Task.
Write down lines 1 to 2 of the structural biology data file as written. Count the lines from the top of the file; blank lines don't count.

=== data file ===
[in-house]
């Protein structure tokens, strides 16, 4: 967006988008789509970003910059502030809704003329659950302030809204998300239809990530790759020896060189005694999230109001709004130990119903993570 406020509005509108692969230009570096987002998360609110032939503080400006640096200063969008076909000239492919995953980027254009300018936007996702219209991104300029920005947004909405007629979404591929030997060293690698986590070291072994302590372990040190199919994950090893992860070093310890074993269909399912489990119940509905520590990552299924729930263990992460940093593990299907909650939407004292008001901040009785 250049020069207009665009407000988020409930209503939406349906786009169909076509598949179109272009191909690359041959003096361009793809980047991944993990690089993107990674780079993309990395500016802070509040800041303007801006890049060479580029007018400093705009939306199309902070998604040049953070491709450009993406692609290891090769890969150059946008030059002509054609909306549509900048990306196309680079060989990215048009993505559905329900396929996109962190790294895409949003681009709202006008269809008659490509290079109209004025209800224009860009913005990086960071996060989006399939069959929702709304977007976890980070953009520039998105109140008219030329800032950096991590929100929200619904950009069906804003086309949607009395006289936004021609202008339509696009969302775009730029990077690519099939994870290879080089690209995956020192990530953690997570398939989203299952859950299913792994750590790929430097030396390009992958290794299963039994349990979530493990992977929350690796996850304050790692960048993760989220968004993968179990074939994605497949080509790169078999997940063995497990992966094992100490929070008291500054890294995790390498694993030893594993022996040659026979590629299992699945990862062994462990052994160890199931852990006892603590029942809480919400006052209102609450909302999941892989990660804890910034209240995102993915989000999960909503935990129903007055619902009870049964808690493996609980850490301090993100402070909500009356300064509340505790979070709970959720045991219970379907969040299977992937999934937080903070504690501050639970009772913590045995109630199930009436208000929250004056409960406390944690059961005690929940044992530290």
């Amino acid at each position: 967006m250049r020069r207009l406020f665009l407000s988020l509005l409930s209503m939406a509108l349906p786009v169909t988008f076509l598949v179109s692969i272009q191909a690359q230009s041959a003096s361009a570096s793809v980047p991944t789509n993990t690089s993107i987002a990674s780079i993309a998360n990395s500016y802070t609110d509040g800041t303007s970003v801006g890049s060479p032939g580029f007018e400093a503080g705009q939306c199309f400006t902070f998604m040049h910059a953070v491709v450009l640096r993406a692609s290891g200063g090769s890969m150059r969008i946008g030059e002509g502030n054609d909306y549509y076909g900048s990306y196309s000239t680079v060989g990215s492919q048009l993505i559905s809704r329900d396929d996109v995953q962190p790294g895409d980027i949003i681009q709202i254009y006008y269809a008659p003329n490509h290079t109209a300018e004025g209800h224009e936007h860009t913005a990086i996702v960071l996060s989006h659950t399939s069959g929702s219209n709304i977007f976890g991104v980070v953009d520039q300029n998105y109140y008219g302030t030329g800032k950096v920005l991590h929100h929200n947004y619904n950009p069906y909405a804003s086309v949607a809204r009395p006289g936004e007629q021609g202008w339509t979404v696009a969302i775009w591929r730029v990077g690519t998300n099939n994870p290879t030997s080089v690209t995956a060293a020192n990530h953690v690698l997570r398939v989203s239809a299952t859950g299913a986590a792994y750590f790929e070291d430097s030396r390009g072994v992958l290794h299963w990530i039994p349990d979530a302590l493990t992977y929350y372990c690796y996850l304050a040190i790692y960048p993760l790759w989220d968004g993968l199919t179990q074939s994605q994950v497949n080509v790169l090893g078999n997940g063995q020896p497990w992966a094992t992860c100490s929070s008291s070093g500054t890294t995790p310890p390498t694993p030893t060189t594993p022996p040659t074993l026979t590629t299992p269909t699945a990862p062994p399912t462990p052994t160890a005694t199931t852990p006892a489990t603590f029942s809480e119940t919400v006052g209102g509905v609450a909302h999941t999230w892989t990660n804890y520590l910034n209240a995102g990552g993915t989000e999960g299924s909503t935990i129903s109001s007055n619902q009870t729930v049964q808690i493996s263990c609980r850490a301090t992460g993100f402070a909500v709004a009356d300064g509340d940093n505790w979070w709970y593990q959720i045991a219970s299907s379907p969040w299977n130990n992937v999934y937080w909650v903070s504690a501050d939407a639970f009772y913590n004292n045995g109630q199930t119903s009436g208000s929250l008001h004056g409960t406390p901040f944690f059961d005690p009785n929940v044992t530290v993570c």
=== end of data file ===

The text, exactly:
[in-house]
């Protein structure tokens, strides 16, 4: 967006988008789509970003910059502030809704003329659950302030809204998300239809990530790759020896060189005694999230109001709004130990119903993570 406020509005509108692969230009570096987002998360609110032939503080400006640096200063969008076909000239492919995953980027254009300018936007996702219209991104300029920005947004909405007629979404591929030997060293690698986590070291072994302590372990040190199919994950090893992860070093310890074993269909399912489990119940509905520590990552299924729930263990992460940093593990299907909650939407004292008001901040009785 250049020069207009665009407000988020409930209503939406349906786009169909076509598949179109272009191909690359041959003096361009793809980047991944993990690089993107990674780079993309990395500016802070509040800041303007801006890049060479580029007018400093705009939306199309902070998604040049953070491709450009993406692609290891090769890969150059946008030059002509054609909306549509900048990306196309680079060989990215048009993505559905329900396929996109962190790294895409949003681009709202006008269809008659490509290079109209004025209800224009860009913005990086960071996060989006399939069959929702709304977007976890980070953009520039998105109140008219030329800032950096991590929100929200619904950009069906804003086309949607009395006289936004021609202008339509696009969302775009730029990077690519099939994870290879080089690209995956020192990530953690997570398939989203299952859950299913792994750590790929430097030396390009992958290794299963039994349990979530493990992977929350690796996850304050790692960048993760989220968004993968179990074939994605497949080509790169078999997940063995497990992966094992100490929070008291500054890294995790390498694993030893594993022996040659026979590629299992699945990862062994462990052994160890199931852990006892603590029942809480919400006052209102609450909302999941892989990660804890910034209240995102993915989000999960909503935990129903007055619902009870049964808690493996609980850490301090993100402070909500009356300064509340505790979070709970959720045991219970379907969040299977992937999934937080903070504690501050639970009772913590045995109630199930009436208000929250004056409960406390944690059961005690929940044992530290």